Archive - News Article
March 17th, 2011
What started as a simple idea six years ago, has grown into a major fund-raiser for a local charitable organization.
The Sixth Annual Chili Cook-off at Sylvesterâ€™s Bar and Lounge in Broken Bow is a testament to its value.
Each year, the business selects a local non-profit, charitable organization to raise money for. Head Start was chosen the first year, followed by the domestic violence prevention arm of Cedars, Central Plains Center for Services the third year, CNCS and their outreach program the fourth, Lions Club the fifth, and this year the Childrenâ€™s Christmas Fund.
By DEBORAH McCASLIN
The goals are in writing. Theyâ€™ve been identified. Now it is time to formulate the plans. The Broken Bow School Board identified four main areas as short term goals in their board strategic planning retreat last January, and then discussed the plans in detail Monday night.
The four main focus areas are Technology, Budget and Staff, Curriculum and Facilities.
School facilities has been targeted as a major focus, and it is what was allotted the greatest amount of Mondayâ€™s discussion.
Two trains derailed near Seneca on March 10, 2011. In total, 72 cars were involved in the derailment - 20 empty cars from the eastbound train and 52 cars from the westbound train. See this week's Custer County Chief for more information.
CHS Agri-Service Center of Holdrege, All Points Cooperative, Gothenburg and Farmers Cooperative Grain Company, Merna want to expand the current options for how and where area farmers sell their crops.
March 1 these businesses announced their letter of intent to jointly build a shuttle train loading elevator on the Burlington Northern Santa Fe rail line serving the grain farmers of Custer County.
The Custer Economic Development Corporation understands what this could mean to the farmers of Custer County.
Stateâ€™s population shift will result in
redistricting Nebraska in 2011
The first local results from the 2010 Census are in, and they show Nebraska's population continues its trend of becoming more concentrated in its most populous counties. Since 2000, the state's largest three counties - Douglas, Lancaster and Sarpy - have grown by nearly 125,000 residents while the rest of the state lost nearly 10,000 residents.
Kevin Evans and Cody Schweitzer have been good friends since they were kids. Like many friends they use to talk about how much fun it might be someday to be business partners, never really knowing when - or if - that would ever happen.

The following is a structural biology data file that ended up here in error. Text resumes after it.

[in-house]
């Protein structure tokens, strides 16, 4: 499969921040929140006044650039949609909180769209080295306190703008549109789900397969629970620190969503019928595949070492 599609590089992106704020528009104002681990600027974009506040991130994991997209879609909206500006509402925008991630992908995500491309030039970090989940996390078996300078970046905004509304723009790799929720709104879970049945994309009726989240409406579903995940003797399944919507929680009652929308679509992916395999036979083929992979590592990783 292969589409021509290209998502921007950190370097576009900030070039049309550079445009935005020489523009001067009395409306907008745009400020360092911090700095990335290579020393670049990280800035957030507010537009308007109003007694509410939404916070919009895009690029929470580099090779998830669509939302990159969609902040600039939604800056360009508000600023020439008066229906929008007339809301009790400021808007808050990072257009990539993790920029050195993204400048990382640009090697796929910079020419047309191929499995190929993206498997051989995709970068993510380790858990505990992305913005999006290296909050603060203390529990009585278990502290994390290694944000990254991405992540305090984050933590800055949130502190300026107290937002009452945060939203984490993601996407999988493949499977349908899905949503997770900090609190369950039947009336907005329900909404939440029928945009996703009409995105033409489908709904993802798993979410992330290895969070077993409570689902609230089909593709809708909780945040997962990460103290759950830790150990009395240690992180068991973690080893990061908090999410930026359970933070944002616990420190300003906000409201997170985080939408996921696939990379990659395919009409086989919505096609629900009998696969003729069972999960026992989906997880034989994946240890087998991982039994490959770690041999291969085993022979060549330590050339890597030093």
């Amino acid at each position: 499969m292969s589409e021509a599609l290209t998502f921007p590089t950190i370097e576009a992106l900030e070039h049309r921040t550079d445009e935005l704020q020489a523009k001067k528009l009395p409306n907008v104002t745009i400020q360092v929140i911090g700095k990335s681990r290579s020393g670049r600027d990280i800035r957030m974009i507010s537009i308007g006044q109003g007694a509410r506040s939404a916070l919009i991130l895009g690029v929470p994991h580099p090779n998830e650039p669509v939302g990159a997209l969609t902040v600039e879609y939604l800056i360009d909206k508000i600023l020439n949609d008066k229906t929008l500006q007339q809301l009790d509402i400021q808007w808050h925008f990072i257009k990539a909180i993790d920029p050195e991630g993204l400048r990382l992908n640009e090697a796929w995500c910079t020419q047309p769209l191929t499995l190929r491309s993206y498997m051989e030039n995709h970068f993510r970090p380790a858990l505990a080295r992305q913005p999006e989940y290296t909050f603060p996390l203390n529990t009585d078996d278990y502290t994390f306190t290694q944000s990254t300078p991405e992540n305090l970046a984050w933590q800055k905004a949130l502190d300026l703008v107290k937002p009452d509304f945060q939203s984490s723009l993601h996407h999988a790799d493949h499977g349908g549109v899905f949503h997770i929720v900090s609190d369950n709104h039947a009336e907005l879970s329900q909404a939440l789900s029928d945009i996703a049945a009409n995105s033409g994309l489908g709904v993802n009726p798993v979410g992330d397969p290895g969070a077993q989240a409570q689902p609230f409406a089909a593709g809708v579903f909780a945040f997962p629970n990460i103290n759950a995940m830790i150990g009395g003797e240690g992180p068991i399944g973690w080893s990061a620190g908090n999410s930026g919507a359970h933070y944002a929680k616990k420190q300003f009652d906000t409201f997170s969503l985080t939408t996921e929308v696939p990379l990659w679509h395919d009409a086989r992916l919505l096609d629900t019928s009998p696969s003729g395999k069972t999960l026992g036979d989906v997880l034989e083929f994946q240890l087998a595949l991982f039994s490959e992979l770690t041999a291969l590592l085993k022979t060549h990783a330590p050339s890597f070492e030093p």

In March 2004, it did happen for these two friends, when they formed a business partnership and purchased Ag Land ATV in Broken Bow.
Kevin was already familiar with the business, having worked there for then owner Justin Vandevort in 2002.
â€śWhen the opportunity came up to buy it, I called Cody and we went for it,â€ť Kevin says.
The Nebraska State Bandmasters Association presented their highest honor, the Donald A. Lentz Outstanding Bandmaster Award, last Friday, and the award winner Broken Bow music educator Bill Reichert, could not have been more surprised.
It was retired fellow music educator Joyce Patchâ€™s job to see that he was in attendance. She asked Reichert to be there saying she was going to receive an award and sheâ€™d be honored if heâ€™d come. He did. Little did he know she was to be one of the presenters, and the award was to go to him.
This week Broken Bow will officially welcome a new business to town, when Becky Pearson hosts a ribbon cutting and Business After Hours at her new business - Pearson Physical Therapy, PC.
For now, the business is located at the former home of Debâ€™s Embroidery on North 10th Avenue. However, this is just a temporary location as Becky and her husband, Chris, are in the process of building a professional building on West Highway 2. This building will be the permanent home of the PT office, as well as other local business offices.
The Litchfield fire department was dispatched to the scene of a house fire at 1:52 a.m. Monday morning at the home of John LeFever, east of Litchfield. Mason City and Loup City fire departments also responded to the blaze. A total of 12 trucks and nearly 30 fire fighters were on scene for about three hours, but were unable to save the house. A wood burning stove has been determined to be the cause of the fire.
LITCHFIELD - He is 102-years-old, still lives in his own home on the farm, and eats lunch at the cafe in Litchfield nearly every day. It is a feat not many have accomplished, but Clyde McFadden thinks of himself as anything but â€śspecial.â€ť
Clyde was born Jan. 6, 1909, on a farm south of Loup City, where he grew up. He graduated from Loup City High School in 1927.
He recalls the summer after his high school graduation when he and a buddy took off and traveled around the state picking corn. He says they finished up just in time to come home for Christmas, and made 4.5 cents a bushel.